JRP: Nancy Brown is photographer who made her reputation as a people / lifestyle photographer. Today Nancy is sharing a few moments with JRP Blog. Thank you Nancy for this opportunity to talk with you.
Nancy Brown: Thank you for asking me. I feel that it is important to share information with other photographers, especially in the climate today where everything is changing so fast.
JRP: Where is home for you Nancy and how did you get started in photography? Do you have any formal training in your background?
Nancy Brown: My home for the last nine years has been Boca Raton, Florida where I moved to when my first granddaughter was born. For thirty-five years before that I lived in New York City where I had my photography studio. I have a studio in Boca very similar to the one in New York except here I have a drive in cyc which I couldn’t have in New York because I was on the second floor!! I was a model from the early 60’s until I opened my studio in 1979 and my education in photography was modeling. I worked with many photographers and since photography was my hobby at the time it was a natural transition. I did take a few courses at The New School and The School of Visual Arts in Manhattan where I got photography assignments from Art Directors to give me confidence to make the change. My first assignment was from the art director of Womans Day who was one of my teachers.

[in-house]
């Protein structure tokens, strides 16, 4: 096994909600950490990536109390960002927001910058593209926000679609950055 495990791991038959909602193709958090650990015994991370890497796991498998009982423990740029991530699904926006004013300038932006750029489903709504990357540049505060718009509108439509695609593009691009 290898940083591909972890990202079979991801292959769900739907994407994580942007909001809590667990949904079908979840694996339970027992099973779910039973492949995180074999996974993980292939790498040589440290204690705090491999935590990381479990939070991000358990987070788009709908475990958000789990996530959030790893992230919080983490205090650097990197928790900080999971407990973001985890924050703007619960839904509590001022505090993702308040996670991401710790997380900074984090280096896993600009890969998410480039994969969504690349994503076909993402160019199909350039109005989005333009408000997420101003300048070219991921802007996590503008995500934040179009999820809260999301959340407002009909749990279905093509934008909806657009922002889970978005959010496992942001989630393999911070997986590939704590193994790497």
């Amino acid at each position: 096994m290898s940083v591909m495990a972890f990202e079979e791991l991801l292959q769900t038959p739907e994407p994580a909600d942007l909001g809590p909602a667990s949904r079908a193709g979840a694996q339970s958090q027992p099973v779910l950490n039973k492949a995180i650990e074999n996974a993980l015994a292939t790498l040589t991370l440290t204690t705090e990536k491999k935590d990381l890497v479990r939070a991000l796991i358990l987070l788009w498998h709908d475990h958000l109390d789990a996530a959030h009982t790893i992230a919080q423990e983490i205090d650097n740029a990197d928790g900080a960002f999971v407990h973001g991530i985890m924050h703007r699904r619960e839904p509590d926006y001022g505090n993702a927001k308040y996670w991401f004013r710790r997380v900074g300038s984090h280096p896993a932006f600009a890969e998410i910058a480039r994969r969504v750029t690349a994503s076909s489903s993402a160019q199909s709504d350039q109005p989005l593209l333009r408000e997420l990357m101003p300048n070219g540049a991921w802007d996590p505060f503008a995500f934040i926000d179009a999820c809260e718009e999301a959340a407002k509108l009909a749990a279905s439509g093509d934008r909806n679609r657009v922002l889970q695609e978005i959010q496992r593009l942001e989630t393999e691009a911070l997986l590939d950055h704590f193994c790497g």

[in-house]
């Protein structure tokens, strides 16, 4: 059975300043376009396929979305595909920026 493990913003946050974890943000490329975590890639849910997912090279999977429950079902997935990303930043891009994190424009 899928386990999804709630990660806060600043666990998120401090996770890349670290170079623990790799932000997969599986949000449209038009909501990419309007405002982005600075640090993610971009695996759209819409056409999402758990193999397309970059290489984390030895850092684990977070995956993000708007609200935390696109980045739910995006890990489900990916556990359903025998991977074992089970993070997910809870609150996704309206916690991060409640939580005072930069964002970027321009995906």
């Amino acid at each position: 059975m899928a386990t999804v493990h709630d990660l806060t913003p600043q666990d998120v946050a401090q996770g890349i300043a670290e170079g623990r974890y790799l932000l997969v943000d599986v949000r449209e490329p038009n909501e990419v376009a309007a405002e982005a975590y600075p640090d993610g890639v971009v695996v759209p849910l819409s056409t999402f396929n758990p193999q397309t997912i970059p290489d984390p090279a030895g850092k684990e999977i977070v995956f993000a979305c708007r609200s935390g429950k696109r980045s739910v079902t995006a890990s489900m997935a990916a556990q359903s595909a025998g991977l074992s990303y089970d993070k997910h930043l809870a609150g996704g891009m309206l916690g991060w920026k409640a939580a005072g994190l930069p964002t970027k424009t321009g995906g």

JRP: What is it about photography that has motivated you over the course of your career?
Nancy Brown: I have always loved photographing people and people continue to motivate me. I especially enjoy making beauty images and my two granddaughters are great subjects for me. I will plan a whole shooting around a person that I like to work with and I tend to use the same people over and over. The only exception to people is China. I just got back from my fifth trip to that country and have finished my book project on China. The people of China are a joy to photograph and the country itself is heaven for me and my cameras.
JRP: Equipment wise what would I find in your camera bag / studio for a typical shoot? What lighting equipment do you favor?
Nancy Brown: I use Nikon cameras and Dynalite strobes. I work very simply and love shooting on a bright white set in the studio. I shoot a lot of stock for Getty Images and people on white has always worked well for me. When I travel to China I carry three cameras around my neck. A D700 with a 70-300 lens, and two D200s with a 17-28 lens and a 28-70 lens. I am ready for anything! I don’t carry a camera bag since I can carry my cards in my pockets an advantage of Digital. Nikon made me one of their legends in 2001 which was nice since I have been loyal to Nikon for over forty years.
JRP: Could you please describe your digital workflow and the software you use.
Nancy Brown: When I shoot a card or cards they are downloaded in the Bridge and then opened in camera raw for basic corrections for color, contrast, and cropping. Then the images go into Photoshop for retouching. I am still using Photoshop 3. I have Photoshop 4 but haven’t made the change yet. Some images need a lot of retouching, especially the skin, since digital is so much sharper than film. For major photoshop work I have a woman who is much better than me do it. I backup on hard drives, two in the studio and one at home. They are in SATA DRIVE TOWERS and each holds five drives. To me backing up is the most important thing for a photographer to do in this day and age. Making the images means nothing if you lose them!!